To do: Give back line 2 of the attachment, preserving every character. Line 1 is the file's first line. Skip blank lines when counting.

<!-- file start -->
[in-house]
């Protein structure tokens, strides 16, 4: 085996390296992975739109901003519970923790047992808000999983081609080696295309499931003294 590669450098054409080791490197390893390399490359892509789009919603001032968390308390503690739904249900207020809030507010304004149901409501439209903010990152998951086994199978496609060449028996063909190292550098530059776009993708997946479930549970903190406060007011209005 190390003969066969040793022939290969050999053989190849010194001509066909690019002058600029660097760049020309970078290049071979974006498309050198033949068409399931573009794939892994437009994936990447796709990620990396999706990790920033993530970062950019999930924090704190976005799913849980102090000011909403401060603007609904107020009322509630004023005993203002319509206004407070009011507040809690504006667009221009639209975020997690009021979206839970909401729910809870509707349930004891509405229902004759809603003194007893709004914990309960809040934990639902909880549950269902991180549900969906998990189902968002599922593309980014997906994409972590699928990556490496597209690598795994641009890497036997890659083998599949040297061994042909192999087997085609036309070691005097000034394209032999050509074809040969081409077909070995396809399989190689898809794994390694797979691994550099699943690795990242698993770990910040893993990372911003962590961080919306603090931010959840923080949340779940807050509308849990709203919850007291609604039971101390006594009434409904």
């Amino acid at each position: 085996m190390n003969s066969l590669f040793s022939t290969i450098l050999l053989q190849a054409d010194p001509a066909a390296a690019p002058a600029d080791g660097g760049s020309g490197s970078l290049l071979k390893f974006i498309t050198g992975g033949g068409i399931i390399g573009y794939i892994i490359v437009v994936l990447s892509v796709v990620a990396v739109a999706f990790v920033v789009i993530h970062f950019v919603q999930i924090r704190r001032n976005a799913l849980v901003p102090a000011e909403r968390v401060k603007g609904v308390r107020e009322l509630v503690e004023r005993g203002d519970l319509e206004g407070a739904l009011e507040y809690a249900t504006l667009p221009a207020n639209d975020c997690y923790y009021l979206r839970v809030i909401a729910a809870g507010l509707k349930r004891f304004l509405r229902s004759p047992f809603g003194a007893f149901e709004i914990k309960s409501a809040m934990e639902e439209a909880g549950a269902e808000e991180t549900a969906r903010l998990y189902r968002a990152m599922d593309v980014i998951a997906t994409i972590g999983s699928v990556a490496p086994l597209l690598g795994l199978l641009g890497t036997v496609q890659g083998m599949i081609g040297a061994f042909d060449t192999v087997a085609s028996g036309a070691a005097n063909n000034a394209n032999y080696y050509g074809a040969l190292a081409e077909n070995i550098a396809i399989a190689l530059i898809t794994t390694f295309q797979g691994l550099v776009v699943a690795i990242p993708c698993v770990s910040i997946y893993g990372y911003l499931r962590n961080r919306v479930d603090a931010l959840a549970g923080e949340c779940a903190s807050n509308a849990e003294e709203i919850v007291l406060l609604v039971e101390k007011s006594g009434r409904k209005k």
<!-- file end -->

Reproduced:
């Protein structure tokens, strides 16, 4: 085996390296992975739109901003519970923790047992808000999983081609080696295309499931003294 590669450098054409080791490197390893390399490359892509789009919603001032968390308390503690739904249900207020809030507010304004149901409501439209903010990152998951086994199978496609060449028996063909190292550098530059776009993708997946479930549970903190406060007011209005 190390003969066969040793022939290969050999053989190849010194001509066909690019002058600029660097760049020309970078290049071979974006498309050198033949068409399931573009794939892994437009994936990447796709990620990396999706990790920033993530970062950019999930924090704190976005799913849980102090000011909403401060603007609904107020009322509630004023005993203002319509206004407070009011507040809690504006667009221009639209975020997690009021979206839970909401729910809870509707349930004891509405229902004759809603003194007893709004914990309960809040934990639902909880549950269902991180549900969906998990189902968002599922593309980014997906994409972590699928990556490496597209690598795994641009890497036997890659083998599949040297061994042909192999087997085609036309070691005097000034394209032999050509074809040969081409077909070995396809399989190689898809794994390694797979691994550099699943690795990242698993770990910040893993990372911003962590961080919306603090931010959840923080949340779940807050509308849990709203919850007291609604039971101390006594009434409904």